SQL vs NoSQL: Newbie guide to databases

· 3 min read

There are a multitude of databases to choose from when deciding how to store your data. They differ in complexity, scalability, data modelling possibilities they offer, and application. Let’s walk through some of the most popular databases and their differences.


First, let’s look into the difference between SQL and NoSQL databases. SQL stands for “structured query language”. Thus SQL databases use structured querying. NoSQL databases either use both, or only unstructured querying.

SQL databases are often also referred to as relational. While it is true that relational databases are SQL, not all SQL databases are relational. There are more kinds of databases that store data in a highly structured manner. SQL databases generally leverage tables and scale vertically. In other words, to scale those databases up, you need more powerful hardware. SQL databases are best suited for data that does not change often.

NoSQL databases are less structured. They have different, often flexible schemas that make them ideal for semi-structured data. These databases scale horizontally - they can scale by adding more machines. Horizontal scalability makes NoSQL databases ideal for large and fast-changing datasets.

The main differences between SQL and NoSQL can be summarised in the table below:

Query language SQL NoSQL
Data structure Highly structured Flexible structures/schemas
Data Smaller, more stable data Large, fast-changing data
Speed Faster for single object queries or simple joins Faster for specific query types, path traversals or multiple objects
Scalability Vertically scalable Horizontally scalable
Property followed ACID BASE (only few ACID)

SQL databases

As mentioned above, most SQL databases are relational. Relational databases compose of primary and foreign keys. Primary keys are all unique and linked to specific values within tables in which data is stored. Foreign keys establish relationships, and thus connect, the different tables. Their ACID compliance (atomicity, consistency, isolation and durability) guarantees data validity. Relational databases are still most used today.

NoSQL databases

The most common NoSQL databases include key-value, wide-column, document, search, and graph databases. NoSQL databases are generally BASE compliant (basic availability, soft-state, and eventual consistency). Yet, some NoSQL databases are ACID compliant.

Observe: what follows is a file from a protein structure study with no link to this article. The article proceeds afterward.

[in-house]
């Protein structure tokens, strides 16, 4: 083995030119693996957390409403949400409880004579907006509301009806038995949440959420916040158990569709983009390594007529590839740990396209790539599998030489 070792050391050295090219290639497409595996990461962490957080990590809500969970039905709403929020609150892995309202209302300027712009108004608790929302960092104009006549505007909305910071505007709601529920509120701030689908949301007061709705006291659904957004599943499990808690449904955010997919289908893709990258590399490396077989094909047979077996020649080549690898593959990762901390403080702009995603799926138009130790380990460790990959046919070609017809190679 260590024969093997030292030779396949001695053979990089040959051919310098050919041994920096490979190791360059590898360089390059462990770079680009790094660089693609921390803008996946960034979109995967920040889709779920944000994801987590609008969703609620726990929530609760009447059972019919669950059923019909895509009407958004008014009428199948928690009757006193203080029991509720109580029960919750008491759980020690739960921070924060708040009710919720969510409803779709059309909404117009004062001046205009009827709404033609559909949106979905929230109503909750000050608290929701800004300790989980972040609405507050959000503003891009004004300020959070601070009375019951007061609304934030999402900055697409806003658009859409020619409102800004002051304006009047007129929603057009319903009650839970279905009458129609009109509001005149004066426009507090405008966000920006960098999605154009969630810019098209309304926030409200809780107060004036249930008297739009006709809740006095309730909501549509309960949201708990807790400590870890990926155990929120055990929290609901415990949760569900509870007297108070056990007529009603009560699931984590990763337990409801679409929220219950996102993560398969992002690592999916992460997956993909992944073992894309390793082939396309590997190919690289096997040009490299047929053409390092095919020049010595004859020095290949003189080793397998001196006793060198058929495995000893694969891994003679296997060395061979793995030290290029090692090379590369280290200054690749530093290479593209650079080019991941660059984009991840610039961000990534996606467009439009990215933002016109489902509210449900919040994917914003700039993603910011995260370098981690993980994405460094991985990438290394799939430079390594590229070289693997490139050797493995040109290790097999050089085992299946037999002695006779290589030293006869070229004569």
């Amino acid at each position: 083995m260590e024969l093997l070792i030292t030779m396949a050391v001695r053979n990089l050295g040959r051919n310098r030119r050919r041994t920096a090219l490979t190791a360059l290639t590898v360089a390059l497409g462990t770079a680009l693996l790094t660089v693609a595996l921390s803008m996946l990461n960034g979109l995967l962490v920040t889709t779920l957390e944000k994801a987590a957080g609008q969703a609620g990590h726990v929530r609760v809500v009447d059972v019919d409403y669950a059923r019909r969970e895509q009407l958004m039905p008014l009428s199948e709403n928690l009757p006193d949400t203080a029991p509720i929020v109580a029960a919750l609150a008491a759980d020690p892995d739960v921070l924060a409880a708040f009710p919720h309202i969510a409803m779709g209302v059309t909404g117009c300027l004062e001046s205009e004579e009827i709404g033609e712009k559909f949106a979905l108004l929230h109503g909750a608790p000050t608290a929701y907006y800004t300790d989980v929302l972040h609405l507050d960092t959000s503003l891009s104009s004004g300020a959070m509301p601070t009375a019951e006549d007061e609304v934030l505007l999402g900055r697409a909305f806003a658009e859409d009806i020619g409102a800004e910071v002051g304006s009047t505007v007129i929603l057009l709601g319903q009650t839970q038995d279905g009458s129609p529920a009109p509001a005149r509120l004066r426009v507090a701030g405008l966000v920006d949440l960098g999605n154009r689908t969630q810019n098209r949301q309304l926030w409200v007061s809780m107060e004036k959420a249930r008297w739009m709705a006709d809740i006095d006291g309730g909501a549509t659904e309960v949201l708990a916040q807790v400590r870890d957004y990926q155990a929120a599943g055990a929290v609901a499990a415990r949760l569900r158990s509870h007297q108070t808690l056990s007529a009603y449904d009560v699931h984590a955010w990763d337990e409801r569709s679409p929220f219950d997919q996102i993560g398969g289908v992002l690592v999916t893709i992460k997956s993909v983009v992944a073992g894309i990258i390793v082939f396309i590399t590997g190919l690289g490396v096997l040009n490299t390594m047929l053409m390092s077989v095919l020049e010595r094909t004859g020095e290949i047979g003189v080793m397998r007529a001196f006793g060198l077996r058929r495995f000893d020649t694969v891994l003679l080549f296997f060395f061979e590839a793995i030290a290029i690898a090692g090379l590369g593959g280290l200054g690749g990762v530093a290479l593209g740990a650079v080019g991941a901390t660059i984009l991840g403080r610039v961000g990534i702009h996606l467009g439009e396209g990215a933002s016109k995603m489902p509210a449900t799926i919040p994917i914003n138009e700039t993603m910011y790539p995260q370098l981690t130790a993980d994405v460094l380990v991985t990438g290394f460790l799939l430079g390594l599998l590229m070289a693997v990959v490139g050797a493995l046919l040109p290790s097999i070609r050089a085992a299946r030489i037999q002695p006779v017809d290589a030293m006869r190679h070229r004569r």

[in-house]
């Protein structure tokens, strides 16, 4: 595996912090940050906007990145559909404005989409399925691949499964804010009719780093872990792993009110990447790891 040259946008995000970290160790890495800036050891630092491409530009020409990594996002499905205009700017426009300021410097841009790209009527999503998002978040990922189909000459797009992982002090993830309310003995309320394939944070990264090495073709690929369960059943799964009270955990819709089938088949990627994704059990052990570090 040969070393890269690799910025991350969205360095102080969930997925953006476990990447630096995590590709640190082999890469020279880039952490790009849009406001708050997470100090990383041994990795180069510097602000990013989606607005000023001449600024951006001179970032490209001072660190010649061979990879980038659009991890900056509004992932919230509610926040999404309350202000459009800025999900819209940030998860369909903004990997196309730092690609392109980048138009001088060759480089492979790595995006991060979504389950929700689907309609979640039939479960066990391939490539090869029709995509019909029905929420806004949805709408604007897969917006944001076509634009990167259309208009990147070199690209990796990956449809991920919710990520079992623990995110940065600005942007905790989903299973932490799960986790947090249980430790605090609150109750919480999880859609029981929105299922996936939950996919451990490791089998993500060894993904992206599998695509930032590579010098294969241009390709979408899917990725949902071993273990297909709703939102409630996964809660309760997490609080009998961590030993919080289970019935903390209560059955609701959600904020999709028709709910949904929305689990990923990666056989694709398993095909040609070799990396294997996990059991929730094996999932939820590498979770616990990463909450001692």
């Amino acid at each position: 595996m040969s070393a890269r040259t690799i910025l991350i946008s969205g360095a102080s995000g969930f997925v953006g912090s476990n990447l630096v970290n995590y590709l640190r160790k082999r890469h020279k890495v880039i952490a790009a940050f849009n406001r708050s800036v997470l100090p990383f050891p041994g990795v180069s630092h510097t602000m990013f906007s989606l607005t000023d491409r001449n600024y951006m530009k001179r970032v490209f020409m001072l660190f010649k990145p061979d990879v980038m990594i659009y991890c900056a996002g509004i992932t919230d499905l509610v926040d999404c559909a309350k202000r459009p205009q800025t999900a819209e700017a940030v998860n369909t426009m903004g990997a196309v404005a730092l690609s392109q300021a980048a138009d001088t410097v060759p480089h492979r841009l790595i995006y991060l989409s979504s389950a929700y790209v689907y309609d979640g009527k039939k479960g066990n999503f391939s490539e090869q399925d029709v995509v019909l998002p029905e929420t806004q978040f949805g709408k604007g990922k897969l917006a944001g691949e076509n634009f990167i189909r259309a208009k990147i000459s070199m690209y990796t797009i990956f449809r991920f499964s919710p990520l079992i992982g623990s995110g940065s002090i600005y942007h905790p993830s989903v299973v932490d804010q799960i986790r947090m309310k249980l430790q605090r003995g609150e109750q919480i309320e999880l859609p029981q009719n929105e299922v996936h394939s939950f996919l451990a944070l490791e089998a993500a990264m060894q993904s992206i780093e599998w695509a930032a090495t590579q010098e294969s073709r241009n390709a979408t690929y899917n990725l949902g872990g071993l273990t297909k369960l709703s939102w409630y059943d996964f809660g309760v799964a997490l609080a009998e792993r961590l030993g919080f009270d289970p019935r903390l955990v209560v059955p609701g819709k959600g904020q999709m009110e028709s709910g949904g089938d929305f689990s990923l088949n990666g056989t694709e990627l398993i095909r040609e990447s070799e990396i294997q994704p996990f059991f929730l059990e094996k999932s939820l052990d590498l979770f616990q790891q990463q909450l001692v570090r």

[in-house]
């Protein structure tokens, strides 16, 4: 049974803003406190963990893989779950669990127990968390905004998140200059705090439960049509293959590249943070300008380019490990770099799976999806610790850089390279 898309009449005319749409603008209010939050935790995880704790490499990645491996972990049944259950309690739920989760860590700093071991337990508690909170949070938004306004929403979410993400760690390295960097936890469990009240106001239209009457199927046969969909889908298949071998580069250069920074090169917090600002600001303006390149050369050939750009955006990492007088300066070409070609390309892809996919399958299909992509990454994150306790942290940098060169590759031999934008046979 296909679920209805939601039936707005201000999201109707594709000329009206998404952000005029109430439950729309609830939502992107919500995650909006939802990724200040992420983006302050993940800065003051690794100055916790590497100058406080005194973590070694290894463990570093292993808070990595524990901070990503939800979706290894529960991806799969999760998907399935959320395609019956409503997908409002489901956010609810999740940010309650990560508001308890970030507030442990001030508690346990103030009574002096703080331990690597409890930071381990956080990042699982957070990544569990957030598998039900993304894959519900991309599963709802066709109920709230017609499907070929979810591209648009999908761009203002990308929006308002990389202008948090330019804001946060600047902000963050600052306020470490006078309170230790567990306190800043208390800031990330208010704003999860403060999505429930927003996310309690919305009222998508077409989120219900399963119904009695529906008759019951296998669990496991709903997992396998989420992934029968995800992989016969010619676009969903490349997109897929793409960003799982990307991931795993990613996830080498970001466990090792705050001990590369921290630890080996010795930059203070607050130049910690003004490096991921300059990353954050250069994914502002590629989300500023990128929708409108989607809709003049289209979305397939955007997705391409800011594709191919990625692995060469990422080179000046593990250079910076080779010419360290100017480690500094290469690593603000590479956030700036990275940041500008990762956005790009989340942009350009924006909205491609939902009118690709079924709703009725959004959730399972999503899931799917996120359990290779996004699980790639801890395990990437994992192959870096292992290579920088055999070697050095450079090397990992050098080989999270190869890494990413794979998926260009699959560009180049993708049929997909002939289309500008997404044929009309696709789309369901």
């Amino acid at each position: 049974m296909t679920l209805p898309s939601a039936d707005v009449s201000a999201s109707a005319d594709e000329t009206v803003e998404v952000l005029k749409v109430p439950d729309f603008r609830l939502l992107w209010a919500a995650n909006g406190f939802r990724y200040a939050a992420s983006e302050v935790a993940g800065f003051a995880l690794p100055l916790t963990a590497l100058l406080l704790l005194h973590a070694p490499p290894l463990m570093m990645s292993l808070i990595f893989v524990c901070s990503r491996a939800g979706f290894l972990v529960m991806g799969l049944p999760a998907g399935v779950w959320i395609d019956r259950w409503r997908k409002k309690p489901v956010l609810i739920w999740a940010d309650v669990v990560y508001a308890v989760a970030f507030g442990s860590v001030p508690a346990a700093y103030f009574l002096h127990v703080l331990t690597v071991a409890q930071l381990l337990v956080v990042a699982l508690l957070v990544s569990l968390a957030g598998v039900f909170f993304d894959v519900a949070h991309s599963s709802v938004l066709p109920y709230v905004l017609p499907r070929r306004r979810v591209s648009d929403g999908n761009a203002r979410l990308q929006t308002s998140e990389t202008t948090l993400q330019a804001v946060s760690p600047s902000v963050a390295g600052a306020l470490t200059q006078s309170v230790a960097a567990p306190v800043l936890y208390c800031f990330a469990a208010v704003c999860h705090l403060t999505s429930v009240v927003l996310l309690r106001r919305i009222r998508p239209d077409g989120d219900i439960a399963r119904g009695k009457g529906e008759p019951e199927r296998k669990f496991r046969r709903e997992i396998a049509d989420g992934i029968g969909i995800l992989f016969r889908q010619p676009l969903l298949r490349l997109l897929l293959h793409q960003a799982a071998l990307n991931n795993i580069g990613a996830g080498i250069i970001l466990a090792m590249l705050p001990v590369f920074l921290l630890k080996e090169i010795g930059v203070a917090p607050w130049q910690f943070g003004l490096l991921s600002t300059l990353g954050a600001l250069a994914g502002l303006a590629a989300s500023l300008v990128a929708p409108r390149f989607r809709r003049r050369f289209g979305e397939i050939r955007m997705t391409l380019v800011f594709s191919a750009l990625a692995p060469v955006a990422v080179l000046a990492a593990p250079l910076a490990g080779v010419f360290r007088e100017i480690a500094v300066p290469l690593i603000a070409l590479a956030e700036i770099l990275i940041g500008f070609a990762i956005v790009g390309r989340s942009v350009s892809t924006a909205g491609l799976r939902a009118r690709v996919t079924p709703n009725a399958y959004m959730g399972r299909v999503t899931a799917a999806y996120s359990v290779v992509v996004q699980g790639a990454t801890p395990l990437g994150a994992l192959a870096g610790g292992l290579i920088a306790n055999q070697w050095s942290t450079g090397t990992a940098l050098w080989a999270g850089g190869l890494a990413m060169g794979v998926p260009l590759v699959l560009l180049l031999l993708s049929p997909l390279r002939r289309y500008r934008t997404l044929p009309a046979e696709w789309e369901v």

• Key-value databases are quite simple, and they are composed of unique keys that each have a value. These databases can host only a limited amount of data. They provide limited data modelling capabilities, which in turn, makes them fast.

  • Wide-column databases are a bit more complex. They are composed of rows, columns, and tables, but the names of the columns can differ for each row within a single table. Thanks to this, wide-column databases can handle unstructured data.

  • Document databases work like key-value databases. Each document has a key value that identifies it. As documents do not all have the same structure, these databases do not use a strict schema. Thus, document databases can store unstructured data. The lack of a strict schema makes them general purpose. Most often, they are used for developing games and applications. Documents in these databases can be grouped into collections and indexed in hierarchies, which allows for some degree of relational data modelling.

  • You can use search databases to build search engines. These databases create an index of searchable terms from documents. When the database is queried, the indexes are searched through, and the related results are returned.

  • Last on my list are graph databases. Graph databases consist of nodes and edges/relationships among them. These databases are ideal for representing large amounts of densely connected data. They pay equal amounts of attention to the relationships among the data and the data itself. Graph databases’ top use cases include fraud detection, recommendation engines, and Knowledge Graphs. You can read here more about graph use cases.

There are other types of databases I didn’t mention here, some of them even combine paradigms. They can combine an SQL with a NoSQL, or various NoSQL paradigms. These databases are called multi-model databases. They leverage different database paradigms to optimise their performance. These databases are also ACID compliant.

That was a brief overview of the most well-known kinds of databases however, there are many more. While some of these databases are more used than others, each of these databases serves a specific purpose. Which is the best database for you depends on your use case.

Alexandra Klacanova